I’m incredibly excited to get such amazing colours from a weed with no input except vinegar and time 🙂  The wool/ silk yarn is much paler because only the wool fibres seem to have picked up the colour, even though silk often dyes more readily than wool- another enigma!

I was also keen to see how different the colour would be with hot-processing so, once I’d removed the yarn from the jar, I put the remains of the dyebath in a pot with enough water to cover, simmered for 1.5 hours and then added some more vinegar-mordanted yarn, holding the dyebath at 70C for 2 hours as per Rebecca Burgess’ instructions. And the result is quite, quite different.


Hot pokeberry on mordanted wool

I now need to test them all for light-fastness. I wonder if I’ll get the same results as Dre for this… her work, as well as that of Carol Lee and Rebecca Burgess, has really inspired me to experiment more, whether that be playing around with pH, different methods of dyeing or plants I haven’t tried before. Thankyou!

purple basil

Once you get a taste for dyeing with plants, you start to question the potential of everything around you: plants in your garden and surrounding landscape, your fridge, your food cupboard and even your medicine cabinet if you’re into herbs! I recently bought a bunch of purple basil to infuse in oil and serve with baked vegetables; rather than leaving the remaining half-bunch to turn to sludge in the fridge, I simmered it in water for 45min, strained the leaves out and added some yarn pre-mordanted in alum and cream of tartar to see if any of the dark red of the dyebath would bond to it.

Purple basil on wool/ silk and wool

Purple basil on wool/ silk and wool

Interestingly, the wool/ silk took up a lot of colour, while the wool just a touch, whereas sometimes the opposite happens. I’m starting to think there must be affinities between certain plant pigments and certain fibres… or perhaps the capacity for bonding is pH-related. It’s an enigmatic art.


Ratanjot is the Hindi name for a number of plants in the borage family (including Alkanna tinctoria or alkannet) traditionally used for colouring textiles, food (such as rogan josh!), vegetable oils, wines, medicines, cosmetics and varnishes. It is currently used as a red food colouring agent (E103 or alkannin).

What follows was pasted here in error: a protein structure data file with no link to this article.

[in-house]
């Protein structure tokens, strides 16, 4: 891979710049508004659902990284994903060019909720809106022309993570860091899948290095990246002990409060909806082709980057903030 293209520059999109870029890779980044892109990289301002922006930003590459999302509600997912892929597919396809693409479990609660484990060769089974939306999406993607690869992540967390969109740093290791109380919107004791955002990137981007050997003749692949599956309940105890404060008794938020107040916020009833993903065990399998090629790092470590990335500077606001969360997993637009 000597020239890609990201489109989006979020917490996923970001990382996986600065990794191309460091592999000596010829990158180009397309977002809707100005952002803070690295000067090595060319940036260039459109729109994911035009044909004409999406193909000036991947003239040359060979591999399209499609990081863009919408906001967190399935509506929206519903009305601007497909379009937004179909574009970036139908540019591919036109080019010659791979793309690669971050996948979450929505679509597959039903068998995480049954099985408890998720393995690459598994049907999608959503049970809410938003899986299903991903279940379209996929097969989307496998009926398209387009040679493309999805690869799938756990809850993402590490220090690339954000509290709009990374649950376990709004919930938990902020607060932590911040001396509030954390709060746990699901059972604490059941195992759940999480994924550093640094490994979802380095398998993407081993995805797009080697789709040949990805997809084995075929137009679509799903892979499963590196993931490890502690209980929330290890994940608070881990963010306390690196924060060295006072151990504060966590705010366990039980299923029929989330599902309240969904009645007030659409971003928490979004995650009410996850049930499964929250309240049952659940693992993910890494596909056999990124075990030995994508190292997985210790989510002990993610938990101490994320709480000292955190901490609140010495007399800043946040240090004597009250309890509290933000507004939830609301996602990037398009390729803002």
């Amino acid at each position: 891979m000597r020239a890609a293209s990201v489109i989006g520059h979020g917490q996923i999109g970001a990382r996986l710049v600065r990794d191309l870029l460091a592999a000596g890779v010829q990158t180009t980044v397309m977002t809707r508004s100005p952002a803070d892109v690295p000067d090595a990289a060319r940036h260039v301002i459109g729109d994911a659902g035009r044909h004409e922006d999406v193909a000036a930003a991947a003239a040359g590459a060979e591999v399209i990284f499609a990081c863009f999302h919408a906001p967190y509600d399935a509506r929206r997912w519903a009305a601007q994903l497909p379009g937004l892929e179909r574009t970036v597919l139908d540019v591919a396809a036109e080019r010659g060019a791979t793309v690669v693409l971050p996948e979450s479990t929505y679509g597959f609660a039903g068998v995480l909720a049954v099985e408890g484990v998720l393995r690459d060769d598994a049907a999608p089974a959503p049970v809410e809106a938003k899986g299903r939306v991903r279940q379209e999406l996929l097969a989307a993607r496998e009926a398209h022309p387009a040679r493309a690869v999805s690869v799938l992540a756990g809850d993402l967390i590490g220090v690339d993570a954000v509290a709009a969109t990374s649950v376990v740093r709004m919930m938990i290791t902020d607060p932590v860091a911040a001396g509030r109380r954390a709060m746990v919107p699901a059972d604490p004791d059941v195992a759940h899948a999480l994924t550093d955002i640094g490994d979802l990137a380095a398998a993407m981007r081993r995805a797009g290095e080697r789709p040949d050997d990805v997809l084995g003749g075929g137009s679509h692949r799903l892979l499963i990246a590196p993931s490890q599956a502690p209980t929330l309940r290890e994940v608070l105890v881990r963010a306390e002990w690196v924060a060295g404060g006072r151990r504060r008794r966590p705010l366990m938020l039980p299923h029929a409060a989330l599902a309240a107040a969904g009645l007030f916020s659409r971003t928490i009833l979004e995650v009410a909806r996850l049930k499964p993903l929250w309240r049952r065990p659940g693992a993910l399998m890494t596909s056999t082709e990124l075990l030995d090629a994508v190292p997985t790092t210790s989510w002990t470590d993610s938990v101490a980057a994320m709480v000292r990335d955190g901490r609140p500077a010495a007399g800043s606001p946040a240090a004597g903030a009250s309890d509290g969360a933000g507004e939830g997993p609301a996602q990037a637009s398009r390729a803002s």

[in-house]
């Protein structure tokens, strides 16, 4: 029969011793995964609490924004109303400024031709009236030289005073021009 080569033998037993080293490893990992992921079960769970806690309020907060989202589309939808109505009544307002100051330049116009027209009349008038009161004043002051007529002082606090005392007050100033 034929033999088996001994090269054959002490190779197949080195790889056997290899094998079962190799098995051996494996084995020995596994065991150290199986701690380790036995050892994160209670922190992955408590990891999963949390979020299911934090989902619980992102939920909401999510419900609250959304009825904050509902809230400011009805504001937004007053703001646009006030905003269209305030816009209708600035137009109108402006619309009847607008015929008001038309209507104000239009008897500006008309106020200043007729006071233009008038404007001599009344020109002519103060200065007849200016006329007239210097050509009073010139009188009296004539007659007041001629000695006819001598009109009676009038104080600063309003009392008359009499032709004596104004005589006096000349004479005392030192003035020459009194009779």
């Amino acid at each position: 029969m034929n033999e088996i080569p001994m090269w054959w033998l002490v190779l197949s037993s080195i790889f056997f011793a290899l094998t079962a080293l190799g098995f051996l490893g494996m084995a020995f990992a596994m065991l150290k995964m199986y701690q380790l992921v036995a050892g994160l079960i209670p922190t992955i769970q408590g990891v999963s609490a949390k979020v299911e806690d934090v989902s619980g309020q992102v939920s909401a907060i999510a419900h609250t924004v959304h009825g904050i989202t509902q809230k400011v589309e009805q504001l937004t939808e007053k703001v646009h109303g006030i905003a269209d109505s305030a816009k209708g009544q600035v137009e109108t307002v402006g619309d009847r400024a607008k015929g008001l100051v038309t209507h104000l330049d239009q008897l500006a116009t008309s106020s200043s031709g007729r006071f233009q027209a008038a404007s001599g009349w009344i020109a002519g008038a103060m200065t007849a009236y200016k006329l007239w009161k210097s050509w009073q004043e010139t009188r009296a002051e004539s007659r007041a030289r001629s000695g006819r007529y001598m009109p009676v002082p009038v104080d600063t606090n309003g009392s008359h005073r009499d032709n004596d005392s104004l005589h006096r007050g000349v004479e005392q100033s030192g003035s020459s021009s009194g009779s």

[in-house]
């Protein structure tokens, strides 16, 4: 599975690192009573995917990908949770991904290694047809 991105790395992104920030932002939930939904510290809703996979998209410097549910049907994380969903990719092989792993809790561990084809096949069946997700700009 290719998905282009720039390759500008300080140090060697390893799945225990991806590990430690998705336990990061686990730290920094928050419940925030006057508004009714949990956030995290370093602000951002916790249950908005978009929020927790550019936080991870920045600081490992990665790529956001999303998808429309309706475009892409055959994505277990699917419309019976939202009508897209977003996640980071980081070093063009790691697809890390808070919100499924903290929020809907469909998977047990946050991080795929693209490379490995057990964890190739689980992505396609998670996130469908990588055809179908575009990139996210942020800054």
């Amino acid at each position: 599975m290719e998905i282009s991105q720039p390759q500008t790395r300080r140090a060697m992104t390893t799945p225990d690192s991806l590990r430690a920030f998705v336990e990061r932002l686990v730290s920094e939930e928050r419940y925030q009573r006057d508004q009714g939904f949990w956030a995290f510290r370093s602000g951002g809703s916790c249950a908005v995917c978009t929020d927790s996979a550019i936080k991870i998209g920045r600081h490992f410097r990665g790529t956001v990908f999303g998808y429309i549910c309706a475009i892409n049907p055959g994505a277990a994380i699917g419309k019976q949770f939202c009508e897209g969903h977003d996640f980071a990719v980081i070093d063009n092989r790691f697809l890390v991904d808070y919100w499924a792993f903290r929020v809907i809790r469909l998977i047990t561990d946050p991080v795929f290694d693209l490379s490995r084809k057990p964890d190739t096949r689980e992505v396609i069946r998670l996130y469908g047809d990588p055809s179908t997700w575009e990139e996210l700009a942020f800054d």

The species most commonly used in India (where this plant material came from) is Arnebia nobilis, which is imported from Afghanistan. The purple-brown roots, twisted roots are covered in a papery bark from which the dye is extracted. Dark red, purple and browns are the most typical colours achieved.

Two methods were used:

Dyebath 1: powdered ratanjot mixed with alcohol and left for an hour to extract colour.

Dyebath 2: powdered ratanjot mixed with cold water to form paste and left overnight.

Warm water was then added to both preparations and both were brought to the boil and then down to simmer. Pre-mordanted yarn and fibre were introduced into both baths and left at 80c for approx 1 hour.

The yarn and fibre in dyebath 1 with alcohol all came out brown, whereas those in dyebath 2 came out soft shades of purple, mauve and aubergine. Ratanjot seems to be light-sensitive; the colours intensified and moved towards purple when the freshly-dyed skeins were exposed to sunlight. Next time, I’d like to see how pH affects the colours achieved; apparently, using an acidic vinegar afterbath results in pinkish shades, whereas and alkaline ammonia afterbath results in greyish blue.

Ratanjot on wool/ silk yarn: dyebaths 1 and 2

Ratanjot on cotton cloth